Ryan, who was the GOP vice presidential nominee, is in a tricky spot as a key negotiator between Congress and Capitol Hill on any possible fiscal deal. Meanwhile, Stark, one of the key health congressional care experts, was defeated.
The Wall Street Journal: Ryan Plots His Next Steps In The House
(Paul Ryan) will have to decide whether to wade into what could be tense negotiations between Congress and the White House over tax and entitlements, where making compromises could risk a conservative backlash. ... The Wisconsin Republican joined the ticket as a polarizing figure, given his sharp disagreements with Mr. Obama and his plan to transform Medicare from an open-ended promise to a program more akin to subsidized private insurance. Those issues quickly moved to the back burner on the Romney campaign, particularly after an early blitz by Democrats on the Medicare overhaul. If the Obama-Romney race was a referendum on two visions of government -- as Mr. Ryan frequently said it was on the campaign trail -- the results were hardly a sweeping endorsement of Mr. Romney's view. But the campaign gave Mr. Ryan national campaign experience that few sitting House members ever get (O'Connor, 11/7).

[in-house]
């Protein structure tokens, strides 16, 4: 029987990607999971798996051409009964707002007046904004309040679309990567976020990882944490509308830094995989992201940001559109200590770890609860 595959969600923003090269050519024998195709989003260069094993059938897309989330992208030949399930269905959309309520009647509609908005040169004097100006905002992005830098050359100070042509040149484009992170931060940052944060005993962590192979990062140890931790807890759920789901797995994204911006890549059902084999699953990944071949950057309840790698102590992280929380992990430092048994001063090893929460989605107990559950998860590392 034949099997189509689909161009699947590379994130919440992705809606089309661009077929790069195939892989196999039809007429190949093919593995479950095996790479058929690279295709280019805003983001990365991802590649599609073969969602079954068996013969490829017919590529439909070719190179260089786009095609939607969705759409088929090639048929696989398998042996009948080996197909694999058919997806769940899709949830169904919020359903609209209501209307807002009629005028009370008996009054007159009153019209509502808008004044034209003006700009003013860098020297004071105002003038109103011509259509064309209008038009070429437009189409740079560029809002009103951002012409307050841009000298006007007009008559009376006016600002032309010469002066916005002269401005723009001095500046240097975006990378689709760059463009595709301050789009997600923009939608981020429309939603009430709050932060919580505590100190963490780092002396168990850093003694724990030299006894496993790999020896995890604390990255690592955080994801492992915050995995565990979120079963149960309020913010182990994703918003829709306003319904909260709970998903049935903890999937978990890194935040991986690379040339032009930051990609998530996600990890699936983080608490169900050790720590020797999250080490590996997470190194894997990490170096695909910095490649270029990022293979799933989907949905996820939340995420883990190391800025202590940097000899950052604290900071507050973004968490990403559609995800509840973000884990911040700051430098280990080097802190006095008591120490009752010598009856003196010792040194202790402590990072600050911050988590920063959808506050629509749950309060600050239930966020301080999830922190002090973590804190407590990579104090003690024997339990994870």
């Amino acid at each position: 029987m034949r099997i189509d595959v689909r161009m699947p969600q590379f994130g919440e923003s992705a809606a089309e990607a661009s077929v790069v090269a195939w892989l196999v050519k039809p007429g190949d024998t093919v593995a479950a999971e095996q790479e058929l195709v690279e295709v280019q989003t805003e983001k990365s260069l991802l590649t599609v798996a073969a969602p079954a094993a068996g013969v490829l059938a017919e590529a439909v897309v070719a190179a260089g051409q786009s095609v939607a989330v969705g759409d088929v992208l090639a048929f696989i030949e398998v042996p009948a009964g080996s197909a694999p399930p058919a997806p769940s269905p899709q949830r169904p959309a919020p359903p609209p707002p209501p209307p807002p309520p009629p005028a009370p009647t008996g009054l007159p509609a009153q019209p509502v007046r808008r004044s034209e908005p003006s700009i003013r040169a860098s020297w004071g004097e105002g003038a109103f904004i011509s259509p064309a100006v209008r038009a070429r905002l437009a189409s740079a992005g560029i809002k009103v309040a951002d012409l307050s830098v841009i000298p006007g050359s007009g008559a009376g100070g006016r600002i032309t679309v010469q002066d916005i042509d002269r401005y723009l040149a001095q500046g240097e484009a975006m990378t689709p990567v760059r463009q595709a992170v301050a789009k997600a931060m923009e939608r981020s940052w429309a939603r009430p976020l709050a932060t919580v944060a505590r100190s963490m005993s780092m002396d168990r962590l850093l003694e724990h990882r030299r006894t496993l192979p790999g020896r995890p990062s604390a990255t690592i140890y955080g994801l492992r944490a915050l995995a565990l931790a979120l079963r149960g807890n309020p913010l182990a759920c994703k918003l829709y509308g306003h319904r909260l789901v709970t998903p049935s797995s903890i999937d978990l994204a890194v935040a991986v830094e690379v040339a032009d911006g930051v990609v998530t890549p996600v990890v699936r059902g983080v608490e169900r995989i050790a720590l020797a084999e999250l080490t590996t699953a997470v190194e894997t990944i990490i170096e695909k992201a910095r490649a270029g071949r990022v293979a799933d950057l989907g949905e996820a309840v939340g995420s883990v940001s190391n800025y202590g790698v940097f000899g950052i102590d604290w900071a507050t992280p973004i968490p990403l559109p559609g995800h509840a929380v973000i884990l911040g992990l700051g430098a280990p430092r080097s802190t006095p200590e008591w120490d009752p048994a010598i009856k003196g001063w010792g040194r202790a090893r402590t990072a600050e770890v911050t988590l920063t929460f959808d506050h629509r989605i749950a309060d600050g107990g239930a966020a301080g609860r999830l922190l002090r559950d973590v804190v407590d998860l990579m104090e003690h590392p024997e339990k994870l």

In the meantime, Rep. Pete Stark's leadership on the Ways and Means health subcommittee may be most sorely missed by Democrats looking to push their health care agenda after his defeat --
CQ HealthBeat: Who's The Next Pete Stark? No One, Most Likely
The defeat of California Rep. Pete Stark leaves Democrats on Capitol Hill without perhaps their most expert member on Medicare -- just as the program faces a new round of potentially sharp cuts and other changes in coming months to offset the cost of a physician payment fix and reduce deficit spending. Other members will inevitably step in and fill the knowledge gap, lobbyists and former congressional aides say. But that may not happen right away, given Stark's many years of taking the lead on Medicare issues, both as chairman and ranking member of the House Ways and Means Health Subcommittee. And it may not be any one person who fills the void, considering the breadth of knowledge he has acquired over his 40-year career in Congress (Reichard, 11/7).